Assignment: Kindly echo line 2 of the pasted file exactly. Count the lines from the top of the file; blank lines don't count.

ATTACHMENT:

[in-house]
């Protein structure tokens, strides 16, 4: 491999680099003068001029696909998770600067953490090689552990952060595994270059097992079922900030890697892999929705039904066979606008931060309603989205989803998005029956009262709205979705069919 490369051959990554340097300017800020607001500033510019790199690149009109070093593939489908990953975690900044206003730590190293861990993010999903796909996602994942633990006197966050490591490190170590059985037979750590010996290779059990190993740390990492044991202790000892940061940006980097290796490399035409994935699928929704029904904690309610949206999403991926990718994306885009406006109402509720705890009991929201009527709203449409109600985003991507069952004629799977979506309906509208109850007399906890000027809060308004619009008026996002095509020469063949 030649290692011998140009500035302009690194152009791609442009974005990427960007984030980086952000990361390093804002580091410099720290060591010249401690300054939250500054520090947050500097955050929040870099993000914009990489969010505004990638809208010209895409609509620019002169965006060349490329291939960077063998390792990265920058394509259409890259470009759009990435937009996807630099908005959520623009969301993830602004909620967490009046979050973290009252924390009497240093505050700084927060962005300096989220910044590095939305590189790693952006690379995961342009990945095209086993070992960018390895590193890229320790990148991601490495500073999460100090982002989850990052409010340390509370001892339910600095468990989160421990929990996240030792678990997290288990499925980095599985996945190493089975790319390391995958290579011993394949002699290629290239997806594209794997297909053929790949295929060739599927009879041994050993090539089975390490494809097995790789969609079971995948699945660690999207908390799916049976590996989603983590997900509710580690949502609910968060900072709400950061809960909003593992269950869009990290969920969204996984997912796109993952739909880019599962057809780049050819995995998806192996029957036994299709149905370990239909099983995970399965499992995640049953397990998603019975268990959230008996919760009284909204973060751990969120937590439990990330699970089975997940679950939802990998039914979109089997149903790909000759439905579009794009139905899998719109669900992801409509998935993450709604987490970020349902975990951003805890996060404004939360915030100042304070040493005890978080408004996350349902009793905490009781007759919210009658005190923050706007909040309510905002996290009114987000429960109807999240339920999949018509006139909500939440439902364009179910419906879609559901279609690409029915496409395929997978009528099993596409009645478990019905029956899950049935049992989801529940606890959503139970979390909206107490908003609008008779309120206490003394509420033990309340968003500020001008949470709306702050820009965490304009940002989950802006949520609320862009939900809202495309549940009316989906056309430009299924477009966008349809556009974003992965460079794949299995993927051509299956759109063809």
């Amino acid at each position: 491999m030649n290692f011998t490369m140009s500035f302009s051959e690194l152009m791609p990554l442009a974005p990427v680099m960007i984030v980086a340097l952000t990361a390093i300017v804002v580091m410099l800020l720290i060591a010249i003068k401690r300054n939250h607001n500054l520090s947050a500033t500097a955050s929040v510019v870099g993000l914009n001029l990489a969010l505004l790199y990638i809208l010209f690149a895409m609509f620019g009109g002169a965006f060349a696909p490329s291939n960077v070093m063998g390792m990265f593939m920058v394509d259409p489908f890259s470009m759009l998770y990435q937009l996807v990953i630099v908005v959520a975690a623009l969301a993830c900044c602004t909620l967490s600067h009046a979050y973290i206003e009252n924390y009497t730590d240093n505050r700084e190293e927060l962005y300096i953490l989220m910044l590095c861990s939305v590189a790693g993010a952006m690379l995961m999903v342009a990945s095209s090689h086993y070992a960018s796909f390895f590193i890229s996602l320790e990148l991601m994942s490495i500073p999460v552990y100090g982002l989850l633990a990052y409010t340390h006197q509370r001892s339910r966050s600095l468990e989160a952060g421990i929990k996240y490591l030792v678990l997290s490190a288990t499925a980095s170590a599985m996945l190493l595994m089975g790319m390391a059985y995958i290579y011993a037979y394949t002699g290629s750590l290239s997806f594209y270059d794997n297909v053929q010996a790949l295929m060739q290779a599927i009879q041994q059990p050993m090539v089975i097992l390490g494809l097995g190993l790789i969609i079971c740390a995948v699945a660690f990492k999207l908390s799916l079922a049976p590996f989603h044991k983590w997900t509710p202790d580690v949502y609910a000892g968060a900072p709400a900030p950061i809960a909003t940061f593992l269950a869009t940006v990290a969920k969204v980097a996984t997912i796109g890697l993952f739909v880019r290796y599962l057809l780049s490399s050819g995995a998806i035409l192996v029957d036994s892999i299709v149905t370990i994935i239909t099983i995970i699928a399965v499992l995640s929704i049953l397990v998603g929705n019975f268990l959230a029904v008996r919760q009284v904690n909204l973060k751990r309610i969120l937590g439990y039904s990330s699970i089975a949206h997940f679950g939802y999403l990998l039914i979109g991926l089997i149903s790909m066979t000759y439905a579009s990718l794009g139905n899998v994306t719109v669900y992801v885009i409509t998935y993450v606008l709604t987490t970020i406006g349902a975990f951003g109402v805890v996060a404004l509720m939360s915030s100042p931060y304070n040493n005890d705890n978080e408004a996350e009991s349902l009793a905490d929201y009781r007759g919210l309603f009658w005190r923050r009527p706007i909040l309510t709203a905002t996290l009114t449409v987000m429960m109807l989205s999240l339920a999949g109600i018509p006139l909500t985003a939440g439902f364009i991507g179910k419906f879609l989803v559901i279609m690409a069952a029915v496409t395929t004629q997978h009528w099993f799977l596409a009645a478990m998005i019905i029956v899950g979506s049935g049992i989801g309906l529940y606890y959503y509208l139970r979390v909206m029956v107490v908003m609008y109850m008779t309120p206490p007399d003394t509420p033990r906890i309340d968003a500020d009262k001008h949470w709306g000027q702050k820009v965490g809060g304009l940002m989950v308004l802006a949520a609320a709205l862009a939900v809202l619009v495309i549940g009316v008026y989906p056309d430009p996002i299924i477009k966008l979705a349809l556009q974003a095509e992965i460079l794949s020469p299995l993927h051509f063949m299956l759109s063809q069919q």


């Protein structure tokens, strides 16, 4: 491999680099003068001029696909998770600067953490090689552990952060595994270059097992079922900030890697892999929705039904066979606008931060309603989205989803998005029956009262709205979705069919 490369051959990554340097300017800020607001500033510019790199690149009109070093593939489908990953975690900044206003730590190293861990993010999903796909996602994942633990006197966050490591490190170590059985037979750590010996290779059990190993740390990492044991202790000892940061940006980097290796490399035409994935699928929704029904904690309610949206999403991926990718994306885009406006109402509720705890009991929201009527709203449409109600985003991507069952004629799977979506309906509208109850007399906890000027809060308004619009008026996002095509020469063949 030649290692011998140009500035302009690194152009791609442009974005990427960007984030980086952000990361390093804002580091410099720290060591010249401690300054939250500054520090947050500097955050929040870099993000914009990489969010505004990638809208010209895409609509620019002169965006060349490329291939960077063998390792990265920058394509259409890259470009759009990435937009996807630099908005959520623009969301993830602004909620967490009046979050973290009252924390009497240093505050700084927060962005300096989220910044590095939305590189790693952006690379995961342009990945095209086993070992960018390895590193890229320790990148991601490495500073999460100090982002989850990052409010340390509370001892339910600095468990989160421990929990996240030792678990997290288990499925980095599985996945190493089975790319390391995958290579011993394949002699290629290239997806594209794997297909053929790949295929060739599927009879041994050993090539089975390490494809097995790789969609079971995948699945660690999207908390799916049976590996989603983590997900509710580690949502609910968060900072709400950061809960909003593992269950869009990290969920969204996984997912796109993952739909880019599962057809780049050819995995998806192996029957036994299709149905370990239909099983995970399965499992995640049953397990998603019975268990959230008996919760009284909204973060751990969120937590439990990330699970089975997940679950939802990998039914979109089997149903790909000759439905579009794009139905899998719109669900992801409509998935993450709604987490970020349902975990951003805890996060404004939360915030100042304070040493005890978080408004996350349902009793905490009781007759919210009658005190923050706007909040309510905002996290009114987000429960109807999240339920999949018509006139909500939440439902364009179910419906879609559901279609690409029915496409395929997978009528099993596409009645478990019905029956899950049935049992989801529940606890959503139970979390909206107490908003609008008779309120206490003394509420033990309340968003500020001008949470709306702050820009965490304009940002989950802006949520609320862009939900809202495309549940009316989906056309430009299924477009966008349809556009974003992965460079794949299995993927051509299956759109063809």